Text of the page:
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The Lincoln Park Grounds, commonly known as Union Grounds, was a former baseball park, part of Lincoln Park, located in Cincinnati, Ohio. The Grounds were built for the Union Cricket Club in 1856; they "were used for cricket and baseball in the summer and were flooded for skating in the winter." In 1865 Harry Wright became the professional of the Cincinnati Cricket Club, which also used the grounds, and the next year Aaron Champion, president of the new Cincinnati Base Ball Club, "approached Wright to propose a limited use of the grounds if the CBBC and Live Oaks club would put in $2000 each to revamp the Lincoln Park Grounds."

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  • Lincoln Park Grounds
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  • The Lincoln Park Grounds, commonly known as Union Grounds, was a former baseball park, part of Lincoln Park, located in Cincinnati, Ohio. The Grounds were built for the Union Cricket Club in 1856; they "were used for cricket and baseball in the summer and were flooded for skating in the winter." In 1865 Harry Wright became the professional of the Cincinnati Cricket Club, which also used the grounds, and the next year Aaron Champion, president of the new Cincinnati Base Ball Club, "approached Wright to propose a limited use of the grounds if the CBBC and Live Oaks club would put in $2000 each to revamp the Lincoln Park Grounds."
foaf:name
  • Lincoln Park Grounds
foaf:nick
  • Union Grounds
  • The Grand Duchess
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  • POINT(-84.532493591309 39.108951568604)
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  • 39.10895277777778 -84.53249166666667
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  • None
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Location
  • Hopkins & McLean Ave. Cincinnati, Ohio
nickname
  • Union Grounds
  • The Grand Duchess
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  • Lincoln Park Grounds
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  • Grass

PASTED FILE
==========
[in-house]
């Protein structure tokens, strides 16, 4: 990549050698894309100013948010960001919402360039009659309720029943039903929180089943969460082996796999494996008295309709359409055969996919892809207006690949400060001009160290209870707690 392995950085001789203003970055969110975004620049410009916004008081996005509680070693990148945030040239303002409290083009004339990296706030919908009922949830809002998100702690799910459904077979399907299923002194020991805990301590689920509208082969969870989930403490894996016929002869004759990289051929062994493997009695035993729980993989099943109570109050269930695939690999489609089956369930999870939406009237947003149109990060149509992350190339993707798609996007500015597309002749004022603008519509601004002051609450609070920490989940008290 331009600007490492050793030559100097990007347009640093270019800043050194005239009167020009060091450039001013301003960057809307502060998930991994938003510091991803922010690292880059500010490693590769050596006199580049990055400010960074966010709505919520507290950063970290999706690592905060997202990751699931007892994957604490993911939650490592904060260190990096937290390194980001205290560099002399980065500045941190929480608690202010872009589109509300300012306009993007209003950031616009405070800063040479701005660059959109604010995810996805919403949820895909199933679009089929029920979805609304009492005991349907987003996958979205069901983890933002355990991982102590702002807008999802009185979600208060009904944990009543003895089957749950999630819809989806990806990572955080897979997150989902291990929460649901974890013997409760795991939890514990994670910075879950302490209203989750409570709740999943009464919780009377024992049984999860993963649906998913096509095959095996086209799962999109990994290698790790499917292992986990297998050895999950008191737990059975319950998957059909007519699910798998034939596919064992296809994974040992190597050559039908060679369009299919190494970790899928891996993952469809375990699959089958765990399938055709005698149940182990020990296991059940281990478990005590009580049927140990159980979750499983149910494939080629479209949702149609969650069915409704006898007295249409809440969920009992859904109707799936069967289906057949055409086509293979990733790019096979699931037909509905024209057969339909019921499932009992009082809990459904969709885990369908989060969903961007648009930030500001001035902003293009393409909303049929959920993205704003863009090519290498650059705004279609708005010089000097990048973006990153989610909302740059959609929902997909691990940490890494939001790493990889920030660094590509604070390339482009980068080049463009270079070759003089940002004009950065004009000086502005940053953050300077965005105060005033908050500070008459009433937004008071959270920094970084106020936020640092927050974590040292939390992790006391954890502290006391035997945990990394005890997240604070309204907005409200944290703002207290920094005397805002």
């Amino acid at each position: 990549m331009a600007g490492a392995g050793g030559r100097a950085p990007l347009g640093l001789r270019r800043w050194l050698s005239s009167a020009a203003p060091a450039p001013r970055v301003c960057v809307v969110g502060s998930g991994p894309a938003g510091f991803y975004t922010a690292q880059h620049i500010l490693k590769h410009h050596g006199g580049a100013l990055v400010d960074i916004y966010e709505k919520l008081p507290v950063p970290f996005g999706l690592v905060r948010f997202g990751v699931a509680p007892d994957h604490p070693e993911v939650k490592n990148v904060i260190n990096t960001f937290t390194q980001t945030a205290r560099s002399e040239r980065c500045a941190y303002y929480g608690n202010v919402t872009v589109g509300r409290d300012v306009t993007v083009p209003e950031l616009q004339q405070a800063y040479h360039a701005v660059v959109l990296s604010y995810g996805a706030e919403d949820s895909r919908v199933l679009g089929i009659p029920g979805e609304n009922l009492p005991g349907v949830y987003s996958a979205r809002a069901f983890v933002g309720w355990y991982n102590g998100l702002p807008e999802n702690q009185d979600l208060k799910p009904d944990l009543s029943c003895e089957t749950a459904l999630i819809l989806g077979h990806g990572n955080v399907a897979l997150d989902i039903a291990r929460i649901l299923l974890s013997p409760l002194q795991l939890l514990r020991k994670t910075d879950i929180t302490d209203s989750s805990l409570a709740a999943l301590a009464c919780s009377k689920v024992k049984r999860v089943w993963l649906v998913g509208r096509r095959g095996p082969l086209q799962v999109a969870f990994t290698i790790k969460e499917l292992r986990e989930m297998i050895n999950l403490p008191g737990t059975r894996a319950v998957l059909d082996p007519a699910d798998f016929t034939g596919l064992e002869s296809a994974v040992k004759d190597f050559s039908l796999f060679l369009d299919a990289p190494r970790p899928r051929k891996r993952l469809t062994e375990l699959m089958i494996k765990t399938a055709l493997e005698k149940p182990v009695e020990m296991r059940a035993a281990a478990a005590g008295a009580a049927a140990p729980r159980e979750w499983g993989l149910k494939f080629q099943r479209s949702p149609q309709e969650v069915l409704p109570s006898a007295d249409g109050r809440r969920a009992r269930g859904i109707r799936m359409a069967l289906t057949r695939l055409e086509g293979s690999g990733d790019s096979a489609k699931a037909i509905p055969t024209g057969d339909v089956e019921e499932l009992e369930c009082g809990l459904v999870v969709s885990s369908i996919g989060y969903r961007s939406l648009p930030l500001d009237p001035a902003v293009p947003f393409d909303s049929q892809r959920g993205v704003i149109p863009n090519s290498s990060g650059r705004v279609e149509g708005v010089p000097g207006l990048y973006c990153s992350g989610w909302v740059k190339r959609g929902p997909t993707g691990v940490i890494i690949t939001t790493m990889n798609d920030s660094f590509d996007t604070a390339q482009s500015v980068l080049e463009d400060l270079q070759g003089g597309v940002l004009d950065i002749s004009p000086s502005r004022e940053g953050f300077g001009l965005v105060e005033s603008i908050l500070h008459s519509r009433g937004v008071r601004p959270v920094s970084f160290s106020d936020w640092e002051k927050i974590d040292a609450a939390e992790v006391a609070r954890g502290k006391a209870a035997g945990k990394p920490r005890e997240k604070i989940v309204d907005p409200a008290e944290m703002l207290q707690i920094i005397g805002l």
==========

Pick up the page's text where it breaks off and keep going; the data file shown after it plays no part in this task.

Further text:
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  • The Lincoln Park Grounds, commonly known as Union Grounds, was a former baseball park, part of Lincoln Park, located in Cincinnati, Ohio. The Grounds were built for the Union Cricket Club in 1856; they "were used for cricket and baseball in the summer and were flooded for skating in the winter." In 1865 Harry Wright became the professional of the Cincinnati Cricket Club, which also used the grounds, and the next year Aaron Champion, president of the new Cincinnati Base Ball Club, "approached Wright to propose a limited use of the grounds if the CBBC and Live Oaks club would put in $2000 each to revamp the Lincoln Park Grounds." A year later the [Red Stockings] leased the grounds of the Union Cricket Club for its hometilts. Most club members referred to the field as the Union Grounds, although it also was known as the Union Cricket Club Grounds and the Lincoln Park Grounds, given the fact that the eight-acre, fenced grounds were located in a small park behind Lincoln Park in Cincinnati, near the Union Terminal. It was a twenty-minute ride by streetcar to the Union Grounds from the heart of downtown Cincinnati. Aaron Champion ordered that approximately $10,000 worth of improvements be made to the home grounds for the 1867 season, including grading and sodding of the field and building of a new clubhouse and stands. Lincoln Park was bounded by Kenner Street (north); Freeman Avenue (east); Hopkins Street (south); and Hoefer Street (west). Old maps show the western one-third of the park designated as "ball field". The ballpark hosted three National Association games in the spring and summer of 1871. One of them was held on July 4, featuring the Boston Red Stockings as the "visitors" and the Washington Olympics as the "home" team. Those were the two clubs that most of the 1869-70 Cincinnati Red Stockings players had joined when the Cincinnati club disbanded after the 1870 season. The previous day, those former members of the Red Stockings had played an exhibition game against the other members of the Boston and Olympic clubs, advertised as the "Old Reds" against a "picked nine". The "picked nine" won the game 15-13.(Cincinnati Enquirer, July 4, 1871, p. 4) The Union Grounds were used until 1875; the next year a new Cincinnati Red Stockings club played at the Avenue Grounds two miles to the north. Lincoln Park itself was eventually closed and its property became the site of the Cincinnati Union Terminal.
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